Keith: Love yourself before your significant other
- Oct. 15, 2012
- 2 Comments
Since childhood, we’re taught that unconditional love is the highest form of love there is. We regard it as an ideal and strive to achieve it with our families, friends, and significant others. Unconditional love is usually applied to family and pillars of faith, but when we apply those same ideas to romantic relationships, that love can come at a terrible price.
Some of my friends on Facebook frequently update about how much they love their husbands, boyfriends or whatever and how perfect they are. They say they love them so much and will forever. Then I think about my own boyfriend. I love him, but what I feel is not unconditional. My feelings for him have boundaries. And so should everyone else’s.
But when you’re caught in the moment of a great relationship and not nearly as much of your week is devoted to thinking about dating as mine is, love can leave you blind and lead your brain astray — literally.
In fact, according to scientists at the University College London in the United Kingdom reported in the journal NeuroImage that romantic love suppresses brain waves associated with critical social assessment of other people and negative emotions.
In other words, once you get close to a person (i.e. falling in love), the brain has a reduced need to evaluate the nature of said person and nearly stops harboring negative emotions towards him. And in the end what we’re left with is a skewed sense of our partners that can lead us to at least aspire to love unconditionally.
It may be cynical, but the best thing anyone can do in a relationship is imagine his life without his partner and be honest about the conditions in which he should no longer love the other. I got over the ideal of unconditional love five years ago when my first love ended, and as far as dating is concerned, it was one of the best things that ever happened to me.
The breakup with unconditional love can be difficult, but we all need to do it. If we don’t it could wind up leaving us crushed in the end. They say breaking up is hard to do, but here, it’s a must.
To make a relationship work in the first place, we have to master the art of compromise, tolerance, and respect. But if we don’t address our own needs and expectations of our partners first, the desire to maintain unconditional love in and of itself can become compromising.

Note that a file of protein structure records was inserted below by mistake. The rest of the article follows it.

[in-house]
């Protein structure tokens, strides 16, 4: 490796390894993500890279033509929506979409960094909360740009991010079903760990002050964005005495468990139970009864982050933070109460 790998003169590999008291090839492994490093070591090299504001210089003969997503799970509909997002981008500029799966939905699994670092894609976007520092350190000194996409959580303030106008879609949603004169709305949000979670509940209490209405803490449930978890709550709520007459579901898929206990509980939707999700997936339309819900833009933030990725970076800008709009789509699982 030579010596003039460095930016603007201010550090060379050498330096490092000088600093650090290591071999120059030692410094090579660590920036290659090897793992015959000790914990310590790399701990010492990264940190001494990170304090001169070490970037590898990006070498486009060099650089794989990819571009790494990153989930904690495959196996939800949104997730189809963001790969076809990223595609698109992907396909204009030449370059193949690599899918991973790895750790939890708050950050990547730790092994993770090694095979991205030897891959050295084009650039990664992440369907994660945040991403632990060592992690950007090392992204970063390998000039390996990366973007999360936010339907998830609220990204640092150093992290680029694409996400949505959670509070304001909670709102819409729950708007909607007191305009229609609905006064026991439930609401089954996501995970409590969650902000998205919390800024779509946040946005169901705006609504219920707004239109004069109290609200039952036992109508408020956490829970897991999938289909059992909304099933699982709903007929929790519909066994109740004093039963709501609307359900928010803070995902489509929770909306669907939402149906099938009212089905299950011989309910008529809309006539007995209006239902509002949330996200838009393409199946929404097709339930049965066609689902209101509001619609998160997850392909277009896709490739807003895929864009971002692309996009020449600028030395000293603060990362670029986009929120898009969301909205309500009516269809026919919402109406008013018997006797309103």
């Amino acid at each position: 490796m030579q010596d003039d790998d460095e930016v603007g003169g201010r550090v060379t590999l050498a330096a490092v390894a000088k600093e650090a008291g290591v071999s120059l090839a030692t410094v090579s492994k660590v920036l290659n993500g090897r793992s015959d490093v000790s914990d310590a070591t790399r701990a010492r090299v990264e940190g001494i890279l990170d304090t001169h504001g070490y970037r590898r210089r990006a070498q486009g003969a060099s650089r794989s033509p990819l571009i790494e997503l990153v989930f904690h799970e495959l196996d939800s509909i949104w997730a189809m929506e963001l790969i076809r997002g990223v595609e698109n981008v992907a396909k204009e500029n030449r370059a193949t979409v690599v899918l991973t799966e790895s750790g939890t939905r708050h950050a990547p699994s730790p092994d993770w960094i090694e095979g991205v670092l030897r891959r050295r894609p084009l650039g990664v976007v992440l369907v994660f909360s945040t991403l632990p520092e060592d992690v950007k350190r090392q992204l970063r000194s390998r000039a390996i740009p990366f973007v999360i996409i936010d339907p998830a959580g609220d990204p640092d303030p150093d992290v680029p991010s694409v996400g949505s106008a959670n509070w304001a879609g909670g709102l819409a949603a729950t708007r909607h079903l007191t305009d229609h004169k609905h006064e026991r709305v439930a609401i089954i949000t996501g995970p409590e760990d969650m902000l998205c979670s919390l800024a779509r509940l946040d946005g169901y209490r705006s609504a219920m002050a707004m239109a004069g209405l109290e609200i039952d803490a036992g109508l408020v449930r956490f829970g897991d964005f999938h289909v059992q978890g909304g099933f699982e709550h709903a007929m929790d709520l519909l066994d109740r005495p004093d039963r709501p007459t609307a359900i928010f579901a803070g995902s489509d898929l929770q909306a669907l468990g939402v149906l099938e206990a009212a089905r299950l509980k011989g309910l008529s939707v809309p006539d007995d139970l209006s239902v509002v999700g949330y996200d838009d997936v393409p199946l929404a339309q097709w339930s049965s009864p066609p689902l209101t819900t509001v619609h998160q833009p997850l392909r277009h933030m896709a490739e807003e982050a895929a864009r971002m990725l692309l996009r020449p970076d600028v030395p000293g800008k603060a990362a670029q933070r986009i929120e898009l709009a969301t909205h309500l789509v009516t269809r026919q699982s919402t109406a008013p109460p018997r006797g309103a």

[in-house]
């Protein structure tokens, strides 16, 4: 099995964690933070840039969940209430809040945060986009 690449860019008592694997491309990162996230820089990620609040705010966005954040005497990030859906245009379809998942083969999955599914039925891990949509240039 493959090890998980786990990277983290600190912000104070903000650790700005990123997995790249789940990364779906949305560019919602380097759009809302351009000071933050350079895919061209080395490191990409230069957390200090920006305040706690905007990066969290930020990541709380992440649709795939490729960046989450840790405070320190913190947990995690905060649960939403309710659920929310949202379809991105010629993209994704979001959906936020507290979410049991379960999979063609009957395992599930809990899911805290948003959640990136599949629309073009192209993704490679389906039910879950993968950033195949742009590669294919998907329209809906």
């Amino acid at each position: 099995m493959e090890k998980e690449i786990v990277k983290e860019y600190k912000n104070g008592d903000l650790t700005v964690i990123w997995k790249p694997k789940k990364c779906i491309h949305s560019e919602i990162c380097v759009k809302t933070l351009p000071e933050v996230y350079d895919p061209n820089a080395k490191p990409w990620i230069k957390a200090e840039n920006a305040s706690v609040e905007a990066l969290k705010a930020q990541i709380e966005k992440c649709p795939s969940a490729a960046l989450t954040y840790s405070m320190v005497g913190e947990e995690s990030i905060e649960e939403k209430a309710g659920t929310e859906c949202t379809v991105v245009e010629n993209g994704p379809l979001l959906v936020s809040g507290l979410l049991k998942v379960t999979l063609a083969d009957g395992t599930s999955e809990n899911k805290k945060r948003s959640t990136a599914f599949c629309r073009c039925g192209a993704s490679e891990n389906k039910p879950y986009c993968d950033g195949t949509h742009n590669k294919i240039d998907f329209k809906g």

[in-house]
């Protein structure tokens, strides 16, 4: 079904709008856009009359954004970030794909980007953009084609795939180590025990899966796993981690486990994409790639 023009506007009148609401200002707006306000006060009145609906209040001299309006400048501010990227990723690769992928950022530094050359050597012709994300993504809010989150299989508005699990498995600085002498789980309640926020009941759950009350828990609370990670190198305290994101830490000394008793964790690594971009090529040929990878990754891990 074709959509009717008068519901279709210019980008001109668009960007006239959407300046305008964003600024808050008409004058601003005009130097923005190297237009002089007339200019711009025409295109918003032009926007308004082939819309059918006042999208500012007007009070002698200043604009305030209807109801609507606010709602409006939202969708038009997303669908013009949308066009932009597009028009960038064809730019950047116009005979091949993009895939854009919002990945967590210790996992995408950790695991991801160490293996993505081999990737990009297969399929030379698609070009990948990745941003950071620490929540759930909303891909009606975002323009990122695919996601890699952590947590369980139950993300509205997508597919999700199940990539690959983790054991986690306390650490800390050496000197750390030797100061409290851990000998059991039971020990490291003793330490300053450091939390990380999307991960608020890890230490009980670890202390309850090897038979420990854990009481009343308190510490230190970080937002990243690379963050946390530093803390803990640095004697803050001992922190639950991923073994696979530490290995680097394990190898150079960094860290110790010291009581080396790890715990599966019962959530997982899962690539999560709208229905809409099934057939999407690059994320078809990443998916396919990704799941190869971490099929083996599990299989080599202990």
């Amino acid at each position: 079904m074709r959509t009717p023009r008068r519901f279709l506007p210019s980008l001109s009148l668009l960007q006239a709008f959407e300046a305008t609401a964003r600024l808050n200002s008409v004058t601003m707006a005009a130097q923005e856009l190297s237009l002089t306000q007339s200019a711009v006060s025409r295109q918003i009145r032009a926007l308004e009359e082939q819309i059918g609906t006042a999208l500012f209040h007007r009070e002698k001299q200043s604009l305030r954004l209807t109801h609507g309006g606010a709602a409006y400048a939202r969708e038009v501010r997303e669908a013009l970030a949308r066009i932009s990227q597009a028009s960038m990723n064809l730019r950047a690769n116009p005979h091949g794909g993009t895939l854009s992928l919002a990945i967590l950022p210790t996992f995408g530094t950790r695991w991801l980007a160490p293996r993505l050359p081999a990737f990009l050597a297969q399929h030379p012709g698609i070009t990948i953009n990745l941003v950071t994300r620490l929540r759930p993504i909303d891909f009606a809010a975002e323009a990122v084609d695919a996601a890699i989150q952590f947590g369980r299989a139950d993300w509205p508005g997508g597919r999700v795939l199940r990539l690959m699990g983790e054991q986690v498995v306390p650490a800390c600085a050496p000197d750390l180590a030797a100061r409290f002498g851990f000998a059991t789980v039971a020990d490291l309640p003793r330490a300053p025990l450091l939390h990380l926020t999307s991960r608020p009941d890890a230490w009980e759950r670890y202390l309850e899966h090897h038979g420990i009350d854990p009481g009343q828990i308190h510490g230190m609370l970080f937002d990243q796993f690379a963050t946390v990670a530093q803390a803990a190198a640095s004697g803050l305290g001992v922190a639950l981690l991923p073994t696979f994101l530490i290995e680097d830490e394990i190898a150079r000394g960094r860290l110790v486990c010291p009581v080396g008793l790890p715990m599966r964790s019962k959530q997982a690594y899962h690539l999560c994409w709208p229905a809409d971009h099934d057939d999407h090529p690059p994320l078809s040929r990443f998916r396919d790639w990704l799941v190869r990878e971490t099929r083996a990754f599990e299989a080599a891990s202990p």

According to Laurie Puhn, author of “Fight Less, Love More: 5-Minute Conversations to Change Your Relationship without Blowing Up or Giving In,” when certain nonnegotiable factors are missing in a relationship, love does (or needs to) dissolve. To love unconditionally is to put oneself at risk of being taken advantage of or abused.
Puhn advocates that the five factors in a relationship that are essential to all people are appreciation, respect, compassion, trust and companionship. And when one of those is not provided, the relationship is destructive and can leave those in it wondering how unconditional the love they share really is. Your needs have to be met first.
Most days after work I like to get into my happy place by watching “Sex and the City.” Twice in the entire saga, Samantha Jones (Kim Cattrall) utters a variation of “I love you, but I love me more.” The line is genius, and last week, it got me thinking about unconditional love.
Many viewers may find Cattrall’s character selfish, but her message is too important to miss. After all, in a world in which we can’t always count on our romantic partners to pull through and give us everything we need and more, unconditionally loving them can be poisonous.
Finally, like many students at the University, I’m a firm believer in the beauty and power of a great relationship, whatever kind of relationship that is. But what I always believe in first is unconditional love for the self first and significant other second.
And when we maintain that ideal, the conditional and healthy love that we share with others can finally begin to really fall into place.
Keith is graduate student in education from Wichita. Follow her on Twitter @Rachel_UDKeith.